A 50 per cent rise in global sugar consumption over the next 20 years will strain already groaning infrastructure and force prices higher, one of the top sugar merchants has warned.

Czarnikow, the London-based sugar company that dates back to 1861, said long-term prices would need to stay above 22 cents a pound to encourage the necessary investment in production of the sweetener. That is more than double the prices of the past quarter-century, when sugar sold at an average of 10 cents.

The projections, published on Tuesday, paint a bullish backdrop to the annual gathering of the sugar industry in London this week. Most expect prices to reach a 30-year high above 30.4 cents a pound within weeks on the back of production cuts and very low inventories, and there is optimistic talk of much higher prices in coming months. On Monday, ICE raw sugar for March delivery was up 1.4 per cent at 28.62 cents.

Sugar’s 125 per cent rally since May has coincided with comparable jumps in other agricultural commodities such as corn and wheat, triggering fears of a repeat of the 2007-08 food crisis. The increase is likely to put further pressure on food inflation, particularly in emerging markets. Sugar makes up a significant part of the UN Food and Agriculture Organisation’s index of food prices, which in September hit its highest level since August 2008.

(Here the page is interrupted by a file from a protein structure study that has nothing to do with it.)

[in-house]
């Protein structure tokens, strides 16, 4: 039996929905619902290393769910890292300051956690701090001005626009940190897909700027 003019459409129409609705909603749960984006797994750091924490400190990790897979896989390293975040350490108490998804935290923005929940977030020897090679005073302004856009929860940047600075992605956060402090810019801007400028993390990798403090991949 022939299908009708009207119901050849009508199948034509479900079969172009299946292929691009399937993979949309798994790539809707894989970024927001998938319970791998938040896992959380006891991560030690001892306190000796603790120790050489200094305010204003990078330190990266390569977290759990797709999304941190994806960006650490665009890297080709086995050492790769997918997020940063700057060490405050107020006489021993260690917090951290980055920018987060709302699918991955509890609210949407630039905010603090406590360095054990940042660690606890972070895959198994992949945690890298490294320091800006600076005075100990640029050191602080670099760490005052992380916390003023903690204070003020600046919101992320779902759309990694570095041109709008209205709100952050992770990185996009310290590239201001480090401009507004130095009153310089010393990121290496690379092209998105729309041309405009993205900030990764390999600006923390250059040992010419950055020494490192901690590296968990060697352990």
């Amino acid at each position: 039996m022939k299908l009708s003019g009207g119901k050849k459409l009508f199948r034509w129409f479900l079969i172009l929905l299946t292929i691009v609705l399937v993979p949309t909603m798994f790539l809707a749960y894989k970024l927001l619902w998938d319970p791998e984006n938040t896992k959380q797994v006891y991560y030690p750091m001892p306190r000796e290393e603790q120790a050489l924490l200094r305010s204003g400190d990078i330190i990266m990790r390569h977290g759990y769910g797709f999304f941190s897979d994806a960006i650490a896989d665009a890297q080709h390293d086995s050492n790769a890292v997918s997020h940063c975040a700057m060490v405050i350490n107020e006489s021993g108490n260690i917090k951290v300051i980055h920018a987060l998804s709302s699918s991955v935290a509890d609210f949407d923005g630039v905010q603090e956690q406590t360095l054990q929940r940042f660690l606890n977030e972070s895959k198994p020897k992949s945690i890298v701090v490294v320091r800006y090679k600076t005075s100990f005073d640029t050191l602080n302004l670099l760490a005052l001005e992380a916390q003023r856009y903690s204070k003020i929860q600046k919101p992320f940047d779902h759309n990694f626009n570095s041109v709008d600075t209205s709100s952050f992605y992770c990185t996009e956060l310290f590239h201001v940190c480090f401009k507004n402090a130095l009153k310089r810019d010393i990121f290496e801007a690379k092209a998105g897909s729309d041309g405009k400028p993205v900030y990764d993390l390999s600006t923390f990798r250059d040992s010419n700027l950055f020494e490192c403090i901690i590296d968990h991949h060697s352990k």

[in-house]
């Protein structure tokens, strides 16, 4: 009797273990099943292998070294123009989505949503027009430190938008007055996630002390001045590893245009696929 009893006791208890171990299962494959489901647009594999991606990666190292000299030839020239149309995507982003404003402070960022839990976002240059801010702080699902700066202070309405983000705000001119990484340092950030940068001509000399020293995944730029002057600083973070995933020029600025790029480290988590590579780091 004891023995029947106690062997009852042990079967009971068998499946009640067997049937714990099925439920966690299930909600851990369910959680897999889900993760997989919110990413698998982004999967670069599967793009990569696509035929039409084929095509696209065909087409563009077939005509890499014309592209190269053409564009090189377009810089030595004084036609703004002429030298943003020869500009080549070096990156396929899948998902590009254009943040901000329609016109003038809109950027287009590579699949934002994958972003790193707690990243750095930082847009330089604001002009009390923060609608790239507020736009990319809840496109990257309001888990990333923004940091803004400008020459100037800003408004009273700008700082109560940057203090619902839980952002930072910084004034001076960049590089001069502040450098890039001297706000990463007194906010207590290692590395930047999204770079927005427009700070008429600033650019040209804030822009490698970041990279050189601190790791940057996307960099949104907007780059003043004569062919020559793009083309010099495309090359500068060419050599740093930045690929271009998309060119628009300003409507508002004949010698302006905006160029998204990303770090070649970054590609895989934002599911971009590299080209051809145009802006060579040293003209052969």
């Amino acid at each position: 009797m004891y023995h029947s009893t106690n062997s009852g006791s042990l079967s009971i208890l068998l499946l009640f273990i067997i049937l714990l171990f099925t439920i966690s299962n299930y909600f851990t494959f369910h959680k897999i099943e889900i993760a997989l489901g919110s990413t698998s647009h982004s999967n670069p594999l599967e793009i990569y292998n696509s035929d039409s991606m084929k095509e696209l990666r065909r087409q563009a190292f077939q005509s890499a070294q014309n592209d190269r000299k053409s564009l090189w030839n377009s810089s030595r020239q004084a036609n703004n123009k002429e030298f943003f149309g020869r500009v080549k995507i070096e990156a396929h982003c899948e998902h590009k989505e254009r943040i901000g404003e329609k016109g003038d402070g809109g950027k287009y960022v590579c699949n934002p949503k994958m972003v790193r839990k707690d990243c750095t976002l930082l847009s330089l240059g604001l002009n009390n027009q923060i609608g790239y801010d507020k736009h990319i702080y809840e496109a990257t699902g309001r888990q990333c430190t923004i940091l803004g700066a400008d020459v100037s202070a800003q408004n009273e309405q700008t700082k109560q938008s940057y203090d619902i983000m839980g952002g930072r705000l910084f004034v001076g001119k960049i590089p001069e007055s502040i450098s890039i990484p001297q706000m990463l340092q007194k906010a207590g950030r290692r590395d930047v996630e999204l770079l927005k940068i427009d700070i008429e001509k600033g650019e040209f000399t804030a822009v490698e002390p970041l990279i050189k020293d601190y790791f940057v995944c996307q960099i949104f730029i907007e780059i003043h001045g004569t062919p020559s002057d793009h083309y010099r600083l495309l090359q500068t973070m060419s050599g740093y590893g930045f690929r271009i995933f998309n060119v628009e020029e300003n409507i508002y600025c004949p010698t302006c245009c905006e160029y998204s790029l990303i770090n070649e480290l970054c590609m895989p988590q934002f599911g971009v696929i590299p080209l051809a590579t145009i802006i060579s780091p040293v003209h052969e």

“The price needs to rise but it should be seen in a historical context. The price has been way too cheap for too long,” said Toby Cohen, head of analysis at Czarnikow.

Sugar consumption is likely to rise rapidly in the coming decades in China, India and Africa, Czarnikow said, in line with forecasts for higher incomes. The merchant warned that significant investment in production would be needed to keep pace.

“World trade is going to double in 20 years – that is the challenge,” said Mr Cohen. The pressure is likely to fall on Brazil, already by far the world’s largest exporter, to meet the additional demand. But the country has been hit by logjams this year as it struggled to keep up with global consumption.

The changing shape of the global sugar market is one of the clearest examples of the shift towards emerging markets that is a common trend across commodity markets. Whereas a century ago London was the centre of the sugar trade, it is now dominated by the Bric countries: Brazil is the largest exporter, Russia the largest importer and India the largest consumer.



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